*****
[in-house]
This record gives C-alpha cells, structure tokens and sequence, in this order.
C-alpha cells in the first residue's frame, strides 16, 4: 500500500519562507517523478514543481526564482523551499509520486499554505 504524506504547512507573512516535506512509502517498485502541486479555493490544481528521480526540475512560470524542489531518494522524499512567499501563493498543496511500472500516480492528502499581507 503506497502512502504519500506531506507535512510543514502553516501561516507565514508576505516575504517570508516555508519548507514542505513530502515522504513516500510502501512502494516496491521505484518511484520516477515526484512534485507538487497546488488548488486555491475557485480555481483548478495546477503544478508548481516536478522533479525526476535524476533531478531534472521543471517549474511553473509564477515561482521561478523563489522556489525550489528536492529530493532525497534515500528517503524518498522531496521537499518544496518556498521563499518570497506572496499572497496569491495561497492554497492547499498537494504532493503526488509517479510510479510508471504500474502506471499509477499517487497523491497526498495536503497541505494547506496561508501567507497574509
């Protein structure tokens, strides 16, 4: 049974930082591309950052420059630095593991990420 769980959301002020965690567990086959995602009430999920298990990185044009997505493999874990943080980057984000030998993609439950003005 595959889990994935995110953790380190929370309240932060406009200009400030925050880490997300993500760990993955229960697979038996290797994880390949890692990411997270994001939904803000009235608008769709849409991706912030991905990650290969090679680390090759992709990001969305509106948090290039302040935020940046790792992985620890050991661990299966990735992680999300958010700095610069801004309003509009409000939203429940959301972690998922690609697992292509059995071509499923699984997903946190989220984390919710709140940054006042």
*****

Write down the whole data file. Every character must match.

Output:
[in-house]
This record gives C-alpha cells, structure tokens and sequence, in this order.
C-alpha cells in the first residue's frame, strides 16, 4: 500500500519562507517523478514543481526564482523551499509520486499554505 504524506504547512507573512516535506512509502517498485502541486479555493490544481528521480526540475512560470524542489531518494522524499512567499501563493498543496511500472500516480492528502499581507 503506497502512502504519500506531506507535512510543514502553516501561516507565514508576505516575504517570508516555508519548507514542505513530502515522504513516500510502501512502494516496491521505484518511484520516477515526484512534485507538487497546488488548488486555491475557485480555481483548478495546477503544478508548481516536478522533479525526476535524476533531478531534472521543471517549474511553473509564477515561482521561478523563489522556489525550489528536492529530493532525497534515500528517503524518498522531496521537499518544496518556498521563499518570497506572496499572497496569491495561497492554497492547499498537494504532493503526488509517479510510479510508471504500474502506471499509477499517487497523491497526498495536503497541505494547506496561508501567507497574509
């Protein structure tokens, strides 16, 4: 049974930082591309950052420059630095593991990420 769980959301002020965690567990086959995602009430999920298990990185044009997505493999874990943080980057984000030998993609439950003005 595959889990994935995110953790380190929370309240932060406009200009400030925050880490997300993500760990993955229960697979038996290797994880390949890692990411997270994001939904803000009235608008769709849409991706912030991905990650290969090679680390090759992709990001969305509106948090290039302040935020940046790792992985620890050991661990299966990735992680999300958010700095610069801004309003509009409000939203429940959301972690998922690609697992292509059995071509499923699984997903946190989220984390919710709140940054006042």